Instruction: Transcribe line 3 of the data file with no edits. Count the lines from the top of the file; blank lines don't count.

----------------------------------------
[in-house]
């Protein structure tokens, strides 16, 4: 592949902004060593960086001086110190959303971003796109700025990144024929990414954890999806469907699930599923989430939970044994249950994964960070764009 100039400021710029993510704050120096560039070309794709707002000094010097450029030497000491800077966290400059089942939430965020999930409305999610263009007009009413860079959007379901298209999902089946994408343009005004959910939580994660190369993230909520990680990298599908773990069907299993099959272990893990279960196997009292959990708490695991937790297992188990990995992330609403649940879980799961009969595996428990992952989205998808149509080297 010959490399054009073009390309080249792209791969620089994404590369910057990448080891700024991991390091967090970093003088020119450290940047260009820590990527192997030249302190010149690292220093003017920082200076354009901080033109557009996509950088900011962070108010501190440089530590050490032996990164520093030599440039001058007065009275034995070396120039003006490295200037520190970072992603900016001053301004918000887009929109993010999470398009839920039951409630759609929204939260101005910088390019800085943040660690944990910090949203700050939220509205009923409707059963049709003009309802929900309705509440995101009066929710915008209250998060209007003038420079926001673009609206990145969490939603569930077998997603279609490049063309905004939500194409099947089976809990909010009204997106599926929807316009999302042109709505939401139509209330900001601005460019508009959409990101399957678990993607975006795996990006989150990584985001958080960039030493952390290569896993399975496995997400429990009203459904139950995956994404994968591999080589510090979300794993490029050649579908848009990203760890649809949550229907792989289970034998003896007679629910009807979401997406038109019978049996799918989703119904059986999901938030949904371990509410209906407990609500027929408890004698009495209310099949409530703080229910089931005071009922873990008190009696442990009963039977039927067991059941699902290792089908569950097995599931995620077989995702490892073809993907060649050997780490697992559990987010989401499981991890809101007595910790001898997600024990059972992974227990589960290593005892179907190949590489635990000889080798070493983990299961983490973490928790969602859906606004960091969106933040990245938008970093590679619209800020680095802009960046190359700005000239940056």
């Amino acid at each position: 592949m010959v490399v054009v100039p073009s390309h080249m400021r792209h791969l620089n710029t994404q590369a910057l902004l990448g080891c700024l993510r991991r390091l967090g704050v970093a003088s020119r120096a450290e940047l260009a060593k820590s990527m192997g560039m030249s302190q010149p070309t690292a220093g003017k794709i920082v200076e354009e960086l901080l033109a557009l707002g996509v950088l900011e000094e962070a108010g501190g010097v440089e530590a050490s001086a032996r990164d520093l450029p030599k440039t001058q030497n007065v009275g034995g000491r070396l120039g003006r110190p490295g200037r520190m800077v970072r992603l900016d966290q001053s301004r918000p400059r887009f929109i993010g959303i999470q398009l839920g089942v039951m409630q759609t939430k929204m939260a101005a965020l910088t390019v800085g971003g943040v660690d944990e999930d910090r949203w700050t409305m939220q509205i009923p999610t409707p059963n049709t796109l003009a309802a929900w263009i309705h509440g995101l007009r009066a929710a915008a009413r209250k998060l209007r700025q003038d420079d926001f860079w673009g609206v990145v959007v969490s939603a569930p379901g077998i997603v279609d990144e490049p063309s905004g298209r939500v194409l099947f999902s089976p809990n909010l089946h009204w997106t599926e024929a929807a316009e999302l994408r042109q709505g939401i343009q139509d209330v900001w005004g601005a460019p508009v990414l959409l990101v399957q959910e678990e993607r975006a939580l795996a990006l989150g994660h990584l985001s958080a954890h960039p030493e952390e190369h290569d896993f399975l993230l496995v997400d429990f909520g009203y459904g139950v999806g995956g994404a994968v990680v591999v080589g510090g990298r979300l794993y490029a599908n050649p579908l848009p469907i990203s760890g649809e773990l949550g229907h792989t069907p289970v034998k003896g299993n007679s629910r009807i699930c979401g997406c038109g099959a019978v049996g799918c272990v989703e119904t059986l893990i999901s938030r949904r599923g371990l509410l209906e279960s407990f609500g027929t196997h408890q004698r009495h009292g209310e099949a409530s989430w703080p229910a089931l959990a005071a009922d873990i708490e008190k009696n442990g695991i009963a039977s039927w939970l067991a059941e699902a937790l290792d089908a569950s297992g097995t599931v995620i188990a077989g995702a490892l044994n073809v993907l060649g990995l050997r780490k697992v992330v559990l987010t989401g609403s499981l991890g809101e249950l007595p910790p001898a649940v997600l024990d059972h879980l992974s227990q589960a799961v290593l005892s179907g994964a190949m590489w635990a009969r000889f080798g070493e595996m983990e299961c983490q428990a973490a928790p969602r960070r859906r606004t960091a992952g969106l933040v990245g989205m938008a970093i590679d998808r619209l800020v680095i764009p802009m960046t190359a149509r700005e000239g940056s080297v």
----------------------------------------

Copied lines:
């Amino acid at each position: 592949m010959v490399v054009v100039p073009s390309h080249m400021r792209h791969l620089n710029t994404q590369a910057l902004l990448g080891c700024l993510r991991r390091l967090g704050v970093a003088s020119r120096a450290e940047l260009a060593k820590s990527m192997g560039m030249s302190q010149p070309t690292a220093g003017k794709i920082v200076e354009e960086l901080l033109a557009l707002g996509v950088l900011e000094e962070a108010g501190g010097v440089e530590a050490s001086a032996r990164d520093l450029p030599k440039t001058q030497n007065v009275g034995g000491r070396l120039g003006r110190p490295g200037r520190m800077v970072r992603l900016d966290q001053s301004r918000p400059r887009f929109i993010g959303i999470q398009l839920g089942v039951m409630q759609t939430k929204m939260a101005a965020l910088t390019v800085g971003g943040v660690d944990e999930d910090r949203w700050t409305m939220q509205i009923p999610t409707p059963n049709t796109l003009a309802a929900w263009i309705h509440g995101l007009r009066a929710a915008a009413r209250k998060l209007r700025q003038d420079d926001f860079w673009g609206v990145v959007v969490s939603a569930p379901g077998i997603v279609d990144e490049p063309s905004g298209r939500v194409l099947f999902s089976p809990n909010l089946h009204w997106t599926e024929a929807a316009e999302l994408r042109q709505g939401i343009q139509d209330v900001w005004g601005a460019p508009v990414l959409l990101v399957q959910e678990e993607r975006a939580l795996a990006l989150g994660h990584l985001s958080a954890h960039p030493e952390e190369h290569d896993f399975l993230l496995v997400d429990f909520g009203y459904g139950v999806g995956g994404a994968v990680v591999v080589g510090g990298r979300l794993y490029a599908n050649p579908l848009p469907i990203s760890g649809e773990l949550g229907h792989t069907p289970v034998k003896g299993n007679s629910r009807i699930c979401g997406c038109g099959a019978v049996g799918c272990v989703e119904t059986l893990i999901s938030r949904r599923g371990l509410l209906e279960s407990f609500g027929t196997h408890q004698r009495h009292g209310e099949a409530s989430w703080p229910a089931l959990a005071a009922d873990i708490e008190k009696n442990g695991i009963a039977s039927w939970l067991a059941e699902a937790l290792d089908a569950s297992g097995t599931v995620i188990a077989g995702a490892l044994n073809v993907l060649g990995l050997r780490k697992v992330v559990l987010t989401g609403s499981l991890g809101e249950l007595p910790p001898a649940v997600l024990d059972h879980l992974s227990q589960a799961v290593l005892s179907g994964a190949m590489w635990a009969r000889f080798g070493e595996m983990e299961c983490q428990a973490a928790p969602r960070r859906r606004t960091a992952g969106l933040v990245g989205m938008a970093i590679d998808r619209l800020v680095i764009p802009m960046t190359a149509r700005e000239g940056s080297v």